Sunday Sermon: ‘Ekklesia – Servants’

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Of the many things that could be said of the early church, one thing that stands out is their unity and love for each other.

  • Ac 1:14  These all continued with one accord in prayer and supplication…
  • Ac 2:1  And when the day of Pentecost was fully come, they were all with one accord in one place.
  • Ac 2:46  And they, continuing daily with one accord…
  • Ac 4:24  And when they heard that, they lifted up their voice to God with one accord…
  • Ac 4:32  And the multitude of them that believed were of one heart and of one soul…
  • Ac 5:12 …and they were all with one accord in Solomon’s porch.

There are several reasons why the early church clung so tightly to each other. Let me mention just three:

  • Pilgrims – On the day of Pentecost, 3,000 men, plus their wives and children, became a part of the church. Many of these men and women had traveled to Jerusalem from other regions in order to celebrate the Passover. Receiving Christ as their Savior had radically changed their lives and there was an intense desire to be with fellow believers. In addition to this, having come from Jewish backgrounds, many of them would not be rejected by their friends and family. In a sense we might call these new believers – ‘pilgrims.’ In a sense, every Christian is a pilgrim. Both the book of Hebrews and 1 Peter refers to believers as – ‘strangers and pilgrims’ here on this earth. A lot of you who follow Christ are like a stranger and pilgrim to your family and former friends. Therefore, fellowship in the church is very important to you.
  • Persecution – Religious persecution is when someone is attack for their faith. Shortly after the early began, both Jews and Romans began to persecute them. Many of them were arrested, beaten and even killed. When Christians are being persecuted, they pray more, they study more and they worship with a greater intensity.
  • Poverty – As we continue to study the book of Acts, we find that care giving within the church family became a huge part of the ministry.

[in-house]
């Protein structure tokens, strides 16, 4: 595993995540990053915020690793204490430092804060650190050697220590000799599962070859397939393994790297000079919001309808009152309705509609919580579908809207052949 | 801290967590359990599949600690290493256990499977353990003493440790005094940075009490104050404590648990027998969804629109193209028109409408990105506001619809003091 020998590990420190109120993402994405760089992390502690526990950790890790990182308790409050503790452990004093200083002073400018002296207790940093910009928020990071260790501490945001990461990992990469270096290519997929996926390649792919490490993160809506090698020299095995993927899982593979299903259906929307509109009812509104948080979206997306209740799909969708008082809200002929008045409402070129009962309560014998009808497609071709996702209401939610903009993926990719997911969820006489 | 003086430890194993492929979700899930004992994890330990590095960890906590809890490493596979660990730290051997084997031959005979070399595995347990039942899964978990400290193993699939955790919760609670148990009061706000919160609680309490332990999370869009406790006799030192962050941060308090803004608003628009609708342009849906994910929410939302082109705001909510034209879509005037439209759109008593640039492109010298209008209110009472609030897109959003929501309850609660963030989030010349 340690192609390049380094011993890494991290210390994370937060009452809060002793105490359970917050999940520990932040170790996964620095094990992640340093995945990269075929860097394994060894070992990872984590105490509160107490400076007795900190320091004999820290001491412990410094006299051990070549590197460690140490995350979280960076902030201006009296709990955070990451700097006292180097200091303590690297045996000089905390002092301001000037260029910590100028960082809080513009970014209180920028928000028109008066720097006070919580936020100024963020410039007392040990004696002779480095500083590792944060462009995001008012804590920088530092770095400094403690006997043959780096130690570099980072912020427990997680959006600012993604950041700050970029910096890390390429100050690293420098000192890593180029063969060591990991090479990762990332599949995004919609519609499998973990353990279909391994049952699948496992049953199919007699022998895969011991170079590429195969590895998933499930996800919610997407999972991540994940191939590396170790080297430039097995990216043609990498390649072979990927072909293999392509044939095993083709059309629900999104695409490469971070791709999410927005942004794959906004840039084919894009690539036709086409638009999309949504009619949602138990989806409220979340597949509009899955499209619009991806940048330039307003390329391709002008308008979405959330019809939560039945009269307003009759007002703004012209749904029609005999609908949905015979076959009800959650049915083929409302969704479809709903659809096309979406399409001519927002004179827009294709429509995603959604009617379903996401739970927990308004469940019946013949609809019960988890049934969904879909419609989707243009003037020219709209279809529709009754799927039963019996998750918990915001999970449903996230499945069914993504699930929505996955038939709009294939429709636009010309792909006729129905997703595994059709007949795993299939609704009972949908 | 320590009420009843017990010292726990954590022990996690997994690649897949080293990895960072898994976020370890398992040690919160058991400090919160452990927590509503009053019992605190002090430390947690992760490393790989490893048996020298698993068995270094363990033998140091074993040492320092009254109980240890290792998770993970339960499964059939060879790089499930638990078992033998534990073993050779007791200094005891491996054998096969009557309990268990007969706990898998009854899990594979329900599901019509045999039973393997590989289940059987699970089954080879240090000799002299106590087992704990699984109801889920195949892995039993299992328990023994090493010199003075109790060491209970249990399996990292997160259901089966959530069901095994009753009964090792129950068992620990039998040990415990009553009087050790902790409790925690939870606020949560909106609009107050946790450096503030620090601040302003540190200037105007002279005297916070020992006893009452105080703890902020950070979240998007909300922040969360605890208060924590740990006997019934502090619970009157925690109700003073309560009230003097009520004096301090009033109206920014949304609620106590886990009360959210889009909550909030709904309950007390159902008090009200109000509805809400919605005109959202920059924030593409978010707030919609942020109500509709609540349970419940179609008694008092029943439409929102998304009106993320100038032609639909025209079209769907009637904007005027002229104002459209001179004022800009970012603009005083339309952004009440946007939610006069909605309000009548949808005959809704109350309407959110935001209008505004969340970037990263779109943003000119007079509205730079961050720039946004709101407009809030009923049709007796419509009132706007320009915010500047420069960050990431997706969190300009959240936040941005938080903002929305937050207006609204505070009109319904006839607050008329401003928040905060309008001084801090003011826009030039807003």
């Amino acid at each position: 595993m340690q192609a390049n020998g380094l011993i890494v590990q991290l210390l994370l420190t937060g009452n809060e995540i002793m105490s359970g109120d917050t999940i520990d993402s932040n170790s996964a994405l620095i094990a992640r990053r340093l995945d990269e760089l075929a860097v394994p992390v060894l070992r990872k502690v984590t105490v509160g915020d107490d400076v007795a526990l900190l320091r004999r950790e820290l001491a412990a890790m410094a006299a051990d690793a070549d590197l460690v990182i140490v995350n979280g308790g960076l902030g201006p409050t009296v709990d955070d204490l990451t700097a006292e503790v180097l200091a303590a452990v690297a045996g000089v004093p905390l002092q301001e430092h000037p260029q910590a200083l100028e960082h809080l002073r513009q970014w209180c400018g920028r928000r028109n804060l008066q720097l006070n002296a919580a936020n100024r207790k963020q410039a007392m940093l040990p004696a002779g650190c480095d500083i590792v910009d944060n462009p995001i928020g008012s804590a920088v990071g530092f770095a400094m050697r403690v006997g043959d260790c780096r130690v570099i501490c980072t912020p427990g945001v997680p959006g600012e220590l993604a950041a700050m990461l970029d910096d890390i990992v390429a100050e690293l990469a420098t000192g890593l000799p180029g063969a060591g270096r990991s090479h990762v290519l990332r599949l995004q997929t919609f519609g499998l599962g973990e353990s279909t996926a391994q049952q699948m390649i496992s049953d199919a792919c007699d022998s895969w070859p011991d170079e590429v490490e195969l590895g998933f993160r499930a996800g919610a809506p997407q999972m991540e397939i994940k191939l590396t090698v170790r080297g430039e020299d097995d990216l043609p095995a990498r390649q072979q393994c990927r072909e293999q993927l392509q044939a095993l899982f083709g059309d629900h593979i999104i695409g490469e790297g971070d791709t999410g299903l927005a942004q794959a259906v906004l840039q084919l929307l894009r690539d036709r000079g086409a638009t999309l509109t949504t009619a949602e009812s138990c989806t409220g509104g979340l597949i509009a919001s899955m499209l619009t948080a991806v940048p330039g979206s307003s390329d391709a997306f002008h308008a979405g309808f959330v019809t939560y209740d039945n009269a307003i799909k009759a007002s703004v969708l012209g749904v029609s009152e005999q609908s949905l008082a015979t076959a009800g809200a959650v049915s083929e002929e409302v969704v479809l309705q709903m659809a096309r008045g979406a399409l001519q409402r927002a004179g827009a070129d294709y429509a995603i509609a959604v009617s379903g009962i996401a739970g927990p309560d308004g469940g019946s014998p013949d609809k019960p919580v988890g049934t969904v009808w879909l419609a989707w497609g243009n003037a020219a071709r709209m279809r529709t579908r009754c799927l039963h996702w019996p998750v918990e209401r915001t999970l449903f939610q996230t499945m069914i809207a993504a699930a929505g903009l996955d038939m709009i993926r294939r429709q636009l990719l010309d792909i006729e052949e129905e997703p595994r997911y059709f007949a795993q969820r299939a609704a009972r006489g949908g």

In Acts 6 we learn about a major turning point in the church’s ability to care for its members.

Acts 6
1  And in those days, when the number of the disciples was multiplied, there arose a murmuring of the Grecians against the Hebrews, because their widows were neglected in the daily ministration.
2  Then the twelve called the multitude of the disciples unto them, and said, It is not reason that we should leave the word of God, and serve tables.
3  Wherefore, brethren, look ye out among you seven men of honest report, full of the Holy Ghost and wisdom, whom we may appoint over this business.
4  But we will give ourselves continually to prayer, and to the ministry of the word.
5  And the saying pleased the whole multitude: and they chose Stephen, a man full of faith and of the Holy Ghost, and Philip, and Prochorus, and Nicanor, and Timon, and Parmenas, and Nicolas a proselyte of Antioch:
6  Whom they set before the apostles: and when they had prayed, they laid their hands on them.
7  And the word of God increased; and the number of the disciples multiplied in Jerusalem greatly; and a great company of the priests were obedient to the faith.

I. The Setting

A. Growth of the Church

Scripture says that the Lord was adding to the church ‘daily.’ (Acts 2:47) By the time we get to Acts 6, the number of believers exceeded well over 10,000. Even though there was a great deal of excitement, I’m sure that at times the apostles must have felt overwhelmed. It was all happening so quickly and everyone was looking to them for guidance; both spiritually and practically. In the midst of this explosive growth a problem arose. Certain groups within the church began to feel neglected.

B. Grumbling in the Church

1  And in those days, when the number of the disciples was multiplied, there arose a murmuring of the Grecians against the Hebrews, because their widows were neglected in the daily ministration.

The daily ministration was a distribution of food and funds to help care for those in need. ‘The Grecians’ is a reference to Jews who lived outside of Jerusalem and Judea. They spoke Greek as their primary language and no doubt their lifestyle reflected much of the Roman and Greek culture in which they had been raised. Many of these believers had traveled to Jerusalem to celebrate the Passover and after their conversion they didn’t return home. Now, with no family, friends or means of supporting themselves, they looked to the church for help.